Supply Chain Transparency and Control
Corporate America's expectations for supply chain transparency and control continue to grow as companies work to manage growing risk in light of the evolving product safety and compliance environment.
In the past few weeks alone, final determinations on lead in substrates and third-party testing requirements were published by the CPSC. The California Supply Chain Transparency Act goes into effect January 2012. Up to 30 states are considering some form of BPA ban. What the federal governments do not regulate, the states will.
The only way we can move past the pain of chasing the latest specific requirements is to proactively focus on the source of much of our angst—the prevalence of poorly developed supply chains in our industry.
Matt Barnes did a recent blog on "Choosing the Right Supplier." Matt is right on the money and the topic warrants much deeper discussion. I hope his blog caused you to pause and reflect on the hands you are placing the success of your projects or even your business in. Choosing the right supplier could be the single most important decision you make on a day-to-day basis. Do your suppliers have control and transparency of their supply chain? Or are you doing business with opportunistic vendors?
I'm in a unique position to hear the gory details from both suppliers and distributors alike. It is not uncommon for the conversations I have on product safety and compliance to include a mention of the business lost because of factory or supplier failures. I've heard from corporate end-users about the factory workers running out the back door as the auditors go in the front door. I have my own experiences in painfully managing projects to success to draw from.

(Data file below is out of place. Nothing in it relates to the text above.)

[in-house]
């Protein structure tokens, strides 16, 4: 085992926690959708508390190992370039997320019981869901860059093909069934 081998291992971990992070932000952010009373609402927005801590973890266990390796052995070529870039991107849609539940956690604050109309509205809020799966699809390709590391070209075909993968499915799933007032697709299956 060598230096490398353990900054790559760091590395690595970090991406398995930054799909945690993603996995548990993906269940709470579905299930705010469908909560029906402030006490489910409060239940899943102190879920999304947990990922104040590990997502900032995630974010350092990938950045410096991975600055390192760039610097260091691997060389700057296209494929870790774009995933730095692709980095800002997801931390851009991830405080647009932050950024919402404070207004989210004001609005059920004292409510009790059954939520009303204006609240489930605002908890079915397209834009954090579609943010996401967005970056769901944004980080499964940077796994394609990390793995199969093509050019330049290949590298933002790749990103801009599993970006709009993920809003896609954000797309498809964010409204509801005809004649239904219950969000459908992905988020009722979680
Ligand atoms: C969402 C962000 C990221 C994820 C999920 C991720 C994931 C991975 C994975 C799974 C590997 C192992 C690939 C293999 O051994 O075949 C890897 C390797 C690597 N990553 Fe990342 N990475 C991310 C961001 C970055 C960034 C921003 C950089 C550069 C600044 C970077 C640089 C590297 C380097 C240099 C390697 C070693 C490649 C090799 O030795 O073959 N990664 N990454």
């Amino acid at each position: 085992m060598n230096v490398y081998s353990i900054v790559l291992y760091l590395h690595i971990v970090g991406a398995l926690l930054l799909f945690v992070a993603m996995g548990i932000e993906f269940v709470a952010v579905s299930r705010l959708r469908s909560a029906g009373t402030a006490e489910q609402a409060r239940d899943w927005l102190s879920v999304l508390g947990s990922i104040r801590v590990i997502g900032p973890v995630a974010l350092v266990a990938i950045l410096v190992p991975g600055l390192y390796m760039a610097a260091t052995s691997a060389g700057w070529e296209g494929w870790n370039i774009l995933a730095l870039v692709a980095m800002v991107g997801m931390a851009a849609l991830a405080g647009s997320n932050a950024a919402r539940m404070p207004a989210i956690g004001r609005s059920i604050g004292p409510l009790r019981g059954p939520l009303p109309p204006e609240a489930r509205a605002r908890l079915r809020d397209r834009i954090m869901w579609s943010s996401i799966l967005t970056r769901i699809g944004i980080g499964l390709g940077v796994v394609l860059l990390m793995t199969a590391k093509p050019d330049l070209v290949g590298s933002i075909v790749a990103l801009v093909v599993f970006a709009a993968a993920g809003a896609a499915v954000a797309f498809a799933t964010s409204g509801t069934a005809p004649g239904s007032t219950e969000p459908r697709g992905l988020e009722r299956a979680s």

Several long-term industry veterans have characterized many supply chains in our industry as "two guys and a cell phone" or "a guy who knows a guy in China." This is especially apparent when companies dabble in occasional direct importing outside of their core competencies. You know a few companies who fit these descriptions and they are proving the common wisdom that you get what you pay for.
You cannot consistently manage quality, product safety or compliance into an order—especially when the product is already on the water. The only way to effectively deliver on Corporate America's requirements is to proactively develop your supply chain to the point where you can manage the inputs so you actually get your desired outputs—project management speak for "Garbage in = Garbage out".
Don't get me wrong. There are a handful of well-known companies who are true industry leaders and shining examples for the rest of us. These organizations, both suppliers and distributors, have a long-held strategic focus on a properly developed and vetted supply chain. It is perhaps their strongest competitive advantage. Unfortunately for distributors and more importantly for their clients, these companies are too few and far in between. Take care with who you are sourcing from. Look under the hood to see if they are a supplier or a vendor, there is a difference. Protect your end-user clients' brands and get the value for doing so. Your odds of long term success will go up.
Brent Stone is executive director - operations for Quality Certification Alliance (QCA), the promotional products industry's only independent, not-for-profit organization dedicated to helping companies provide safe products. A Six Sigma Black Belt, Stone has more than 25 years of in-depth supply chain management experience with extensive expertise in process design, development, improvement and management. He can be reached at firstname.lastname@example.org or visit www.qcalliance.org.